Full disclosure: We are now home safe and sound. The reason for the late post will be explained in a day or two. Let’s just say that British Airways and I are not on friendly terms right now.
No map today, you should know where we are by now! Day 7 was a no travel day. We took a nice city bus tour of the city of Edinburgh. Then it was up to the castle.
The castle is very imposing. It sits atop a rock that is eons old. There has been a royal castle at this location since the reign of David I in the 12th century. Archeological finds have dated human occupation on Castle Rock to the Iron Age in the second century BCE.
The view from the castle is quite spectacular.
Back in the 17th and 18th centuries, they would fire a canon everyday at 1300 (1 PM) so that folks could set their timepieces, but more importantly, so the ships could set navigation.
Alas, were not allowed to take photographs of the crown jewels nor the Stone of Scone. But it was amazing to view them.
After our visit to the castle, we had a free day to explore Edinburgh. Before we headed off to the Royal Mile to shop, we had to stop at the grass market area for lunch. The grass market was exactly what the name implies. It served as the city common area. Everything was done here centuries ago, the market, offical announcements, and even the hangings of those sentenced to die. Today, there is no longer a grass area, it’s been paved and it’s lined with shops and pubs.
After a very nice lunch (and local beer) we headed to Greyfriars Kirk. The church was originally started in 1602. We didn’t go into the building, but instead walked among the old cemetery.
I was looking for a particular tomb. This is said to be haunted! I’ll leave it to you to read about Bloody MacKenzie.
And no visit to Greyfriars is complete with a vist to the statue of “Greyfriars Bobby“.
I have to admit that as beautiful as the Royal Mile is, it has become a tourist trap. The majority of shops that claim “Authentic Highland Tartans” have the same mass produced crap. It took some doing to find a shop with quality product without having to go over to the “expensive” street. So I didn’t take any pictures of the buildings. Besides all you’d be able to see were the tourists anyway!
But I did find this:
As the saying goes, all good things must come to an end. As so we had to say goobye to Bonnie Scotland. Day 8 was an early morning cab ride to the airport and some interesting flights home. That will the subject of another post.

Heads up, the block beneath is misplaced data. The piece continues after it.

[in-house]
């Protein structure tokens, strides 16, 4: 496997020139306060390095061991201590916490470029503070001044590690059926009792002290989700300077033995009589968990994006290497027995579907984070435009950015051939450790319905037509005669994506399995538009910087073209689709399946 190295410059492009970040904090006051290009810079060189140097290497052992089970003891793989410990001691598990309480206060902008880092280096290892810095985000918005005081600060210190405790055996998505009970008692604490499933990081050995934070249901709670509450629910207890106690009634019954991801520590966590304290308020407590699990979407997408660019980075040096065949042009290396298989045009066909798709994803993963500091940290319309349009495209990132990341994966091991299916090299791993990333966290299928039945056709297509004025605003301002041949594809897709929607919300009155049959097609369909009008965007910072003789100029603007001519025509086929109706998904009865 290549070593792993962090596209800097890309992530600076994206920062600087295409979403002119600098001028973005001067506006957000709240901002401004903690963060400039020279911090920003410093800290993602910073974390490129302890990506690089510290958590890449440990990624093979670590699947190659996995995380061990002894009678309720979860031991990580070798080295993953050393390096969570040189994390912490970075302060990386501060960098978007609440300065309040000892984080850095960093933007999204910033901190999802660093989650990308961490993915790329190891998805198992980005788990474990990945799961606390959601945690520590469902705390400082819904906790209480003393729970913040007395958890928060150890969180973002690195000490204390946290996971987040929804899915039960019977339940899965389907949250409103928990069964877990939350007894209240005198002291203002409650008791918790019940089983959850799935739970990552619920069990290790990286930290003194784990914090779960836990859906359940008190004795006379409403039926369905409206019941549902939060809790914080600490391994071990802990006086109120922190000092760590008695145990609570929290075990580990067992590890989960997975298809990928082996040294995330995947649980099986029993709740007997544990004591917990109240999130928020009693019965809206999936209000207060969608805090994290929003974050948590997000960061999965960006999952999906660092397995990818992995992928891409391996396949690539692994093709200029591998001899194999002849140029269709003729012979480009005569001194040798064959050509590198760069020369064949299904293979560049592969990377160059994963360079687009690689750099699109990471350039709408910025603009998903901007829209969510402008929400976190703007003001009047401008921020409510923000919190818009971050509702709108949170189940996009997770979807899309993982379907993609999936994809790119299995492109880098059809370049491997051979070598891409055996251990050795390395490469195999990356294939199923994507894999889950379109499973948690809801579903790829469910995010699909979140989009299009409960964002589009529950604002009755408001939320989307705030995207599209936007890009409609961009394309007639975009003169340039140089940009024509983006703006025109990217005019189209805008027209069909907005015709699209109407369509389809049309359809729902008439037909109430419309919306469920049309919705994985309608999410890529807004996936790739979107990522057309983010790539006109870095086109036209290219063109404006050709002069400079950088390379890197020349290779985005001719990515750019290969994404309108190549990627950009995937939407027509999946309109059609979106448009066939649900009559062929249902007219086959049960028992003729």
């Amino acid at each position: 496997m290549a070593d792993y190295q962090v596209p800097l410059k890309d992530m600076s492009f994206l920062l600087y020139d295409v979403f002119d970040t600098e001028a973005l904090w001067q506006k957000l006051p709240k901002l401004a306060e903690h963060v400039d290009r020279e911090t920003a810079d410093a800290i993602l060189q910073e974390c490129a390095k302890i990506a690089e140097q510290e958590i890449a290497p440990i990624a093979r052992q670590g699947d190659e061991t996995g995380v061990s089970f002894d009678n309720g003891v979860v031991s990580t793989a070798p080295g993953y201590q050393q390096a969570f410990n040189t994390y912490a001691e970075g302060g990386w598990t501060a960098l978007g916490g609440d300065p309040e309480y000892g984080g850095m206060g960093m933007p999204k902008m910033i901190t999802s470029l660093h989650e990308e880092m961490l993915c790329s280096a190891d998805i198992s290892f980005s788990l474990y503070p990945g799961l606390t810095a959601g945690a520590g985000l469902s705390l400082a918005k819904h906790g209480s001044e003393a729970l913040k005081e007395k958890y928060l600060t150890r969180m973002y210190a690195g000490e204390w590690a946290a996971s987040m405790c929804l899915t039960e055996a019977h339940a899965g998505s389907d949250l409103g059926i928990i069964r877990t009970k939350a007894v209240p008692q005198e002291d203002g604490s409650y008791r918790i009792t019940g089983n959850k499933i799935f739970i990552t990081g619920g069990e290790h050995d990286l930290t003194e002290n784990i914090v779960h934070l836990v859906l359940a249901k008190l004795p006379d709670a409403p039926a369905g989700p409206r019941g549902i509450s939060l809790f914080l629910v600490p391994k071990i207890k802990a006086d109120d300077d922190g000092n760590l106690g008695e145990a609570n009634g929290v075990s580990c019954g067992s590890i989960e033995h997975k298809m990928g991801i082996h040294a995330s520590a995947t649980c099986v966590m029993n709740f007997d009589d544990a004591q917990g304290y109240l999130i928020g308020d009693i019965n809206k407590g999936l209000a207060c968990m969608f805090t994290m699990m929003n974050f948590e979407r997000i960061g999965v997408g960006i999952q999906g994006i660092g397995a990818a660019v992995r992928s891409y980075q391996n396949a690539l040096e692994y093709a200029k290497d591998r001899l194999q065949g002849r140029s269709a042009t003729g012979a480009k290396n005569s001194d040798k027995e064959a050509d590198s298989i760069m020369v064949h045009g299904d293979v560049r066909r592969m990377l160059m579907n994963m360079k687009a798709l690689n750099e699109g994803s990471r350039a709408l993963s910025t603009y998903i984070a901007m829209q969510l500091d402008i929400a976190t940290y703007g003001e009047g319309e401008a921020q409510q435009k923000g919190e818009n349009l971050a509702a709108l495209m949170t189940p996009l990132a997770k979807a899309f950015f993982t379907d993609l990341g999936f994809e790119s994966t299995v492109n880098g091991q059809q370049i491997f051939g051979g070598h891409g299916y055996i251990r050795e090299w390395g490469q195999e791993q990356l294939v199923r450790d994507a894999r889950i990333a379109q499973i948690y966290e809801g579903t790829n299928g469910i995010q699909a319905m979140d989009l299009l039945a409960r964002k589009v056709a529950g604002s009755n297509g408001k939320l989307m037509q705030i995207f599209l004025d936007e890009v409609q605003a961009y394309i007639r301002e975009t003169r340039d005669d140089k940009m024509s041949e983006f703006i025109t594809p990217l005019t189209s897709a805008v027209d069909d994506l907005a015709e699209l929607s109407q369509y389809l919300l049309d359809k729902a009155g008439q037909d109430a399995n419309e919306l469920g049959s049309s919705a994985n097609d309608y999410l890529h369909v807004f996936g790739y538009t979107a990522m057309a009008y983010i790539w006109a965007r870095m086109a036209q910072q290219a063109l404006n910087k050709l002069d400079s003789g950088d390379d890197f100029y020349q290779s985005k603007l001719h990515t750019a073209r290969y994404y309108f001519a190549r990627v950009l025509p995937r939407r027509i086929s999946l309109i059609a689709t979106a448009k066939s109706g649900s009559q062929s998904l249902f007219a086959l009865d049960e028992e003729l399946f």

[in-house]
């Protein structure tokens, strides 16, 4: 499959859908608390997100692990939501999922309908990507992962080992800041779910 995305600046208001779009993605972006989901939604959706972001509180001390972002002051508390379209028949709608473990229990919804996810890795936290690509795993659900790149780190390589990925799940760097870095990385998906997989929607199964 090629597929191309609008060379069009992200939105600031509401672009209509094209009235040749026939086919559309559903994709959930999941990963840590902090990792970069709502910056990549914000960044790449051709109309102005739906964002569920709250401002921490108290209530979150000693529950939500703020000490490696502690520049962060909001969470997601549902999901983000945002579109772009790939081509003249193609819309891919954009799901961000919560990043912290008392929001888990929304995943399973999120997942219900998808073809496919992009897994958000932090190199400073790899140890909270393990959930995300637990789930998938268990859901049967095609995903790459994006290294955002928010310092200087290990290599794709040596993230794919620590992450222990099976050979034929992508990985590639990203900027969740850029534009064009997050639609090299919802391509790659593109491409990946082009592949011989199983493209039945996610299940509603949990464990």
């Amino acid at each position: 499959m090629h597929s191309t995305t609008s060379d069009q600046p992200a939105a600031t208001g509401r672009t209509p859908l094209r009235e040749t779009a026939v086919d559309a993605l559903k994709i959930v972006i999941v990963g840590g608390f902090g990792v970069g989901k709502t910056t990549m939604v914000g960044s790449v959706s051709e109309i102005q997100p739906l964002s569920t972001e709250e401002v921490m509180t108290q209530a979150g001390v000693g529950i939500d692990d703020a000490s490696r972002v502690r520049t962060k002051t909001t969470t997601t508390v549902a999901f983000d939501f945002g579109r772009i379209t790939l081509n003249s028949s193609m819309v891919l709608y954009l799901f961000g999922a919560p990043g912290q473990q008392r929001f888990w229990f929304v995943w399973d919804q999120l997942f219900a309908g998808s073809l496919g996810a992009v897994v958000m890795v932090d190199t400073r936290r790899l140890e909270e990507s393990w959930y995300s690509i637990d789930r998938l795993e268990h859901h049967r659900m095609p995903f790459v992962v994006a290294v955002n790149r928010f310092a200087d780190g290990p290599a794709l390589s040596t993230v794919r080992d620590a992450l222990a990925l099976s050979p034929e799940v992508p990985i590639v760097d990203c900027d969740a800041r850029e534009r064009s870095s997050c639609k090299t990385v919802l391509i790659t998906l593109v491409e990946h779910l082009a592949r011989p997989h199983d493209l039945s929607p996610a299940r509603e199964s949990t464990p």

The traditional highland goodbye is “Hasten ye back!” And that we shall.
This was another short coach trip day. I’m really happy about that as the cramped seats are starting to get to me.
Stop number one was Glamis Castle. Ian, our braw tour director says this castle always wins the unofficial voice poll of favorite stops. Not for me, I prefer Blair Castle (day 5) simply because of the extensive grounds. But I will say, Glamis does look more like the storybook castle. I blame Disney. Photography was not allowed inside the castle, so this is it.
Next up was St. Andrew’s. The home of golf. My dad and older brother would have enjoyed the old course and other sites in that area. I’m not a duffer so while it was interesting,and i do watch enough golf to recognize the important places, I had other plans.
We were dropped off about the center of town for a free afternoon. After a good meal of fish and chips (I can’t believe that it took me until day 6 to get fish and chips), we headed to the ruins of St. Andrew’s Cathedral.
Legend has it that St. Rule brought some of the bones of Andrew, one of the twelve apostles, to the “end of the earth” from the Constantinople. And in the 8th century or so, Scotland was on the western edge of the know world. The cathedral was built around 1158, but there has been a church at this location at least as back as 748 CE. It was abandoned after the Scottish Reformation of the 16th century.
We ended the night with some (cheesy) planned entertainment The Spirit of Scotland. The best I can say is the piper was excellent.
Edinburgh castle and a free afternoon to explore the city awaits!
My apologies for the tardiness of this post. We did quite a bit of walking yesterday and I ended up in the bar later than usual. No real surprise there. Also our braw tour director does Ancestry research and several of us met with him to pick up some research tips.
I have an hour before breakfast so I will hopefully get this posted right away.
The day started off in a shambles. Our coach driver, Neil, was required by law to have the day off. Much like truckers in the USA can only drive for so many hours before they must stop, the same applies here.